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Model instruments to improve signal integrity simulation

Posted: 07 Nov 2007 ?? ?Print Version ?Bookmark and Share

Keywords:instruments model? signal integrity? simulation?

By John Olah
Applications Manager
Agilent EEsof EDA

When signal integrity simulations agree with measurement results, design iterations can be performed in software with greater assurance, more accuracy and with less cost than in doing multiple board turns. However, when it comes to signal integrity design, getting measurements and simulation results to agree takes special considerations.

Some important steps can be taken to make measured versus modeled comparisons more than just a qualitative comparison. Including the effects of the test system into circuit simulators improves the understanding of the design and reduce the cost of design turns.

Signal integrity designers have a large variety of test equipment and simulators available to themsome from the digital design background and some from the analog microwave background. The goal is to use each tool to its best advantage and then combine the measurements and simulation to provide the necessary insight into the design.

As long as circuit simulations produce predictive, meaningful comparisons to measured results, they serve as an indispensable tool for further design refinement. Problems arise, however, when circuit simulation does not compare well with measurement. In this case, the simulation result is at best only used as a qualitative comparison rather than for rigorous quantitative comparison. To get meaningful simulation results as a design progresses requires discipline to build up a design knowledge base.

As prototypes or test structures are produced, a good practice is to use measurements to improve simulation accuracy. However, getting good comparisons between simulation and measurement isn't just the task of the simulator. Often, comparison differences are a result of not accounting for what the instrument actually measures, and what things need to be accounted for in the measurement setup and calibration.

In the early phase, designers use ideal signal sources and analytic models to construct a circuit representation to predict performance. As a design progresses to the point where portions of the circuit are available as physical test structures, designers look for ways to incorporate measured data back into the simulation.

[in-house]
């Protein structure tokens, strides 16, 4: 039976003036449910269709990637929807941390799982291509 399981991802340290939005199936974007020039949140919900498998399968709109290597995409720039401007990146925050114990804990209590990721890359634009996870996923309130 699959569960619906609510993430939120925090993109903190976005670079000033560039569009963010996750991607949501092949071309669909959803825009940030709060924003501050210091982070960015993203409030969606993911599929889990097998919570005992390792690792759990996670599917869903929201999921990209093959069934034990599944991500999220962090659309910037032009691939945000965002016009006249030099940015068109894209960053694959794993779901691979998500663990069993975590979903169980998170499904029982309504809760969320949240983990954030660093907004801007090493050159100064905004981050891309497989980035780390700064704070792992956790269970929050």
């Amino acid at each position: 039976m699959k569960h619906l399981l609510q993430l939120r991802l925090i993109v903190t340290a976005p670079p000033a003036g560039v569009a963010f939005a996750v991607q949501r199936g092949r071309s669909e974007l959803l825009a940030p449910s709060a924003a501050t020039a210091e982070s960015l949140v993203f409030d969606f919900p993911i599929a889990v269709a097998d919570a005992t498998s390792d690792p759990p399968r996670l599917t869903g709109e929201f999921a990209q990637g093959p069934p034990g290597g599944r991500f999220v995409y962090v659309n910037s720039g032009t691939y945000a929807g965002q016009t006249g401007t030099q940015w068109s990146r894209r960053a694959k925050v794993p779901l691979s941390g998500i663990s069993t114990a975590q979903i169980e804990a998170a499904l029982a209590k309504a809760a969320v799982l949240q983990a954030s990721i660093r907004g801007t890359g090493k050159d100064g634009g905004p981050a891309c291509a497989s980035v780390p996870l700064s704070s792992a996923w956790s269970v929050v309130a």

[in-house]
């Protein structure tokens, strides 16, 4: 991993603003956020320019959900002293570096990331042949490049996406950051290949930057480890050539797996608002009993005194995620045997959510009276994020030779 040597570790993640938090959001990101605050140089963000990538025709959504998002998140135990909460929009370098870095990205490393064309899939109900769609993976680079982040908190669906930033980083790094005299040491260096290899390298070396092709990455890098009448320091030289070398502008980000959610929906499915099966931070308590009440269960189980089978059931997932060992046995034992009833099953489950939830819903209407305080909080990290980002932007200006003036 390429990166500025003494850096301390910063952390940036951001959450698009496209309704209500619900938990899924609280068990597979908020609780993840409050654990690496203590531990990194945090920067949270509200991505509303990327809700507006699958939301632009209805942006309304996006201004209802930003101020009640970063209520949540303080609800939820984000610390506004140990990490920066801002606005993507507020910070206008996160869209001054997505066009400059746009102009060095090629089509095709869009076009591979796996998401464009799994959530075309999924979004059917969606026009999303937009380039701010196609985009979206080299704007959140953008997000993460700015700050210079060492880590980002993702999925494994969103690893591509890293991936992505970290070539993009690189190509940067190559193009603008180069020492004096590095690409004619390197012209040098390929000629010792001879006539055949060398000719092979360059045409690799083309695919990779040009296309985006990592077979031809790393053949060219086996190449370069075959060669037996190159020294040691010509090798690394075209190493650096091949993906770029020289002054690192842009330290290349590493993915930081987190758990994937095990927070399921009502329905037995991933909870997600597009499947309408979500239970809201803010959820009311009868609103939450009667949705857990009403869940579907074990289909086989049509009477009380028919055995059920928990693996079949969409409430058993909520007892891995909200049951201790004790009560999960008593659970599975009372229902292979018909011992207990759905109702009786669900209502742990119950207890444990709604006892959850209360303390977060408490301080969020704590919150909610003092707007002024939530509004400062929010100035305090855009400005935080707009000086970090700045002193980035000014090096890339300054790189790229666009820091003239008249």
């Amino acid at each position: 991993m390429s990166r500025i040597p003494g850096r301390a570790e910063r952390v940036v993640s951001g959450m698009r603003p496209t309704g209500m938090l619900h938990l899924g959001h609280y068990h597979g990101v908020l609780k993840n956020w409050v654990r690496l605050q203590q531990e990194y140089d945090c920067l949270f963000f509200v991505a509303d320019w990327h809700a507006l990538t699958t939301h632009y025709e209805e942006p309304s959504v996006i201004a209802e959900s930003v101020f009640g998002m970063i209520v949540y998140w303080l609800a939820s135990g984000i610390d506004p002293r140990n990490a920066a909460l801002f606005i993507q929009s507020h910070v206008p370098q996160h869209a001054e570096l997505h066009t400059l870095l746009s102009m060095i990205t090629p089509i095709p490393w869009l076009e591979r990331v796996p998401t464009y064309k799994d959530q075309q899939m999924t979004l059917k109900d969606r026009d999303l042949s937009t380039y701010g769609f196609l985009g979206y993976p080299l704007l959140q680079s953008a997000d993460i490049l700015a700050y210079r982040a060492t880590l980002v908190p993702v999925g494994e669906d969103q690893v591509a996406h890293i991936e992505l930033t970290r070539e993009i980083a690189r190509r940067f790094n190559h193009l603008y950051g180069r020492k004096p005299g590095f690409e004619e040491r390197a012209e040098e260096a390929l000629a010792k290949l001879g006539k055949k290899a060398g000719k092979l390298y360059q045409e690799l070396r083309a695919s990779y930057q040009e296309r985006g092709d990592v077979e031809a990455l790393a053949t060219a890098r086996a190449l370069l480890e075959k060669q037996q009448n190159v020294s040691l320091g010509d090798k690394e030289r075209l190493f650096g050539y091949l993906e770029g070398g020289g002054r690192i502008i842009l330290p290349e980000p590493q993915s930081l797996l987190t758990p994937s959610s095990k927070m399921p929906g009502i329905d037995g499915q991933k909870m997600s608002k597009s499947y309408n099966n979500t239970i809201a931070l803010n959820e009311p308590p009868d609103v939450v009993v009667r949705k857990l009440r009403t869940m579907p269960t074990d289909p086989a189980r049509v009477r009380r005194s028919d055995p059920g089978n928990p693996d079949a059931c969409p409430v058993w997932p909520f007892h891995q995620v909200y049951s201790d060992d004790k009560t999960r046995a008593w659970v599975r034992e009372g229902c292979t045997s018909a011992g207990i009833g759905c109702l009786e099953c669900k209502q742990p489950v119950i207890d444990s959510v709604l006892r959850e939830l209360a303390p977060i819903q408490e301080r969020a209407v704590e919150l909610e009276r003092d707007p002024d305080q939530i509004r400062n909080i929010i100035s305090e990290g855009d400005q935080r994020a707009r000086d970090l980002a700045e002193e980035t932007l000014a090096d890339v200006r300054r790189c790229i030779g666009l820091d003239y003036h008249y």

S-parameter measurements from network analyzers work well as a model for passive structures or linear devices. Through the use of convolution time-domain techniques, the S-parameters are directly usable as a component model in a circuit simulator, as opposed to using the data to extract some equivalent circuit representation.

For high-speed data rates, another important method is to capture waveforms with high-speed digital scopes, both before they are connected to the test structure and after they pass through the test structure. These waveforms can be used as a signal source in the simulator so that the circuit is being driven by the exact same waveform as the real test structure sees.

Another consideration is to account for everything that comes in between the actual source of the signal and the measurement of that signal, including any cables or connectors that are not calibrated out of the measurement. While at lower data rates there might be a reason to ignore these effects, at higher data rates they can be significant contributors.

The eye diagram measurement involves a digital oscilloscope to detect the signal, and a bit-error rate generator to produce a pseudo-random binary sequence signal. For most digital test systems, the measurement they make or the signal they produce is only valid at the instrument interface. Anything external to the instrument needs to be characterized and included in the simulation before a quantitative comparison can be made.

S-parameter measurements of the cables and connectors and even of the test device (if it's a passive channel) are good ways to characterize the path between the signal source and the scope. Including the effects of the test system in simulation helps designers make meaningful, quantitative comparisons to improve understanding of the design, reduce costs, and reduce or eliminate design turns, ultimately leading to better understanding of the design.

About the author
John Olah
is applications manager at Agilent EEsof EDA. He can be contacted at

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